Objective: Both atrial natriuretic peptide (ANP) and the dihydropyridine derivative nicardipine lower arterial pressure and induce a shift of plasma fluid from the vascular towards the interstitial compartment. Because some calcium antagonists increase the plasma concentration of ANP, and the effect of ANP on transcapillary fluid shift requires the presence of angiotensin II, we examined the consequences of blocking the ANP and renin-angiotensin systems on the hypotensive and haemoconcentrating effects of nicardipine. Methods: We evaluated the effects of 45-min 0.1 or 1 µg/kg per min nicardipine infusion on arterial pressure and haematocrit in anaesthetized, acutely binephrectomized Sprague-Dawley rats. Results: Infusion of nicardipine resulted in a dose-dependent decrease in arterial pressure. Haematocrit increased by an amount corresponding to the decrease in plasma volume calculated for the relevant dose. In the presence of monoclonal anti-ANP antibodies the nicardipine-induced changes in haematocrit and arterial pressure were not affected. In rats pretreated for 2 weeks with the angiotensin converting enzyme inhibitor enalapril, as well as in rats receiving the angiotensin II receptor antagonist losarían acutely, the nicardipine-induced increase in haematocrit was abolished. In enalapril-treated rats the increase in haematocrit was entirely restored when angiotensin II was infused at a subpressor dose. The nicardipine-induced decrease in arterial pressure was not affected by pharmacological blockade of the renin-angiotensin system. Conclusions: These results demonstrate that the transcapillary shift of fluid induced by nicardipine is independent of ANP and requires the presence of a functional renin-angiotensin system, whereas its hypotensive action is independent of both ANP and angiotensin II.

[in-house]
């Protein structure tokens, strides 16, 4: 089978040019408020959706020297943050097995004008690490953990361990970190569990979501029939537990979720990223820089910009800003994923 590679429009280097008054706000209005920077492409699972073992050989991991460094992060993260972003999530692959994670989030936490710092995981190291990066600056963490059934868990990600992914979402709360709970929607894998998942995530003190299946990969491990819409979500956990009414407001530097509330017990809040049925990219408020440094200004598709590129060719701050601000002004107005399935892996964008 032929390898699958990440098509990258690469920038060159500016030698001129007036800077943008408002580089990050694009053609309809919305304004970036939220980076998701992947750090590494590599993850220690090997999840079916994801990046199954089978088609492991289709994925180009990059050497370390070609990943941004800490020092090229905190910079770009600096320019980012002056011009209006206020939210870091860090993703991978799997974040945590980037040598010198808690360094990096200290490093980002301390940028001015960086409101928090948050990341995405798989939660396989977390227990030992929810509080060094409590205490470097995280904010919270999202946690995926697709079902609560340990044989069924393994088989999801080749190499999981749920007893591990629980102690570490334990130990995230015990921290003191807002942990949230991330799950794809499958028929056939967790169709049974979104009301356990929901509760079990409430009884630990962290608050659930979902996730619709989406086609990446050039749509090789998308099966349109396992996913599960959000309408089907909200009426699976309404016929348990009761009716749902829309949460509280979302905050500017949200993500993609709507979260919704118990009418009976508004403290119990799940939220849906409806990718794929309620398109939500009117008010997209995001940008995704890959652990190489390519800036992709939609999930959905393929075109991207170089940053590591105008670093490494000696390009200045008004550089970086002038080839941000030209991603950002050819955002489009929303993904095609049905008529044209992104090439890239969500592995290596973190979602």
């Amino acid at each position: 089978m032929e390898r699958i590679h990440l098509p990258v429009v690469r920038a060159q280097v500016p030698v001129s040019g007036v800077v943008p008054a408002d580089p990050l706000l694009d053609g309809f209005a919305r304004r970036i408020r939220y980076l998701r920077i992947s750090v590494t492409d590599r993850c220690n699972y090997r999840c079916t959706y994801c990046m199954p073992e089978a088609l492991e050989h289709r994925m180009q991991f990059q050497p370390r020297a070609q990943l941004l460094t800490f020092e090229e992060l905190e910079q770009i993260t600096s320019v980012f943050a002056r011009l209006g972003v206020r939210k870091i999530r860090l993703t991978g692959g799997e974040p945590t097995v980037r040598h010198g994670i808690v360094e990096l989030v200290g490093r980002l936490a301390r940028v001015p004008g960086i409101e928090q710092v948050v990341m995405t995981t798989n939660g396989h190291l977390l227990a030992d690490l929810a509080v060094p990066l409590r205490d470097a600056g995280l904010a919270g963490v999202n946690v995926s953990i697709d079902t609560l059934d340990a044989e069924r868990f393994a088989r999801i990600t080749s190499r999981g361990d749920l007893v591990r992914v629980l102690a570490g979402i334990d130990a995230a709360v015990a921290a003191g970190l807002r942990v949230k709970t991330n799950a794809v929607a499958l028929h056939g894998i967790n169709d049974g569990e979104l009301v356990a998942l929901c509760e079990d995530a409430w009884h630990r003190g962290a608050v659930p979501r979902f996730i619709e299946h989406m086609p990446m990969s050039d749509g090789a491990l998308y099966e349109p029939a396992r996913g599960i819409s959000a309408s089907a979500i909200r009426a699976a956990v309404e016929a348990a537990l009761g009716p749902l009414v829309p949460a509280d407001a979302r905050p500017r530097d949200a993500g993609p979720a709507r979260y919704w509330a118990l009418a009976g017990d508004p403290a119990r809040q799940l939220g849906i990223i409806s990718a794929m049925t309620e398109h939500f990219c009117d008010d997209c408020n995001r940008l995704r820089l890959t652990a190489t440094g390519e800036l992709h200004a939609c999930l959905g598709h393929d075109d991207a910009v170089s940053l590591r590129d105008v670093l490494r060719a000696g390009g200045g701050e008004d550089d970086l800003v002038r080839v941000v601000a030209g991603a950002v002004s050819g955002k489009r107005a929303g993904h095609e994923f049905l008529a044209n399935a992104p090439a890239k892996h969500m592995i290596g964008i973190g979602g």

- Angiotensin converting enzyme inhibition
- Angiotensin receptor blockade
- Atrial natriuretic peptide
- Monoclonal anti-atrial natriuretic peptide antibodies
- Vascular permeability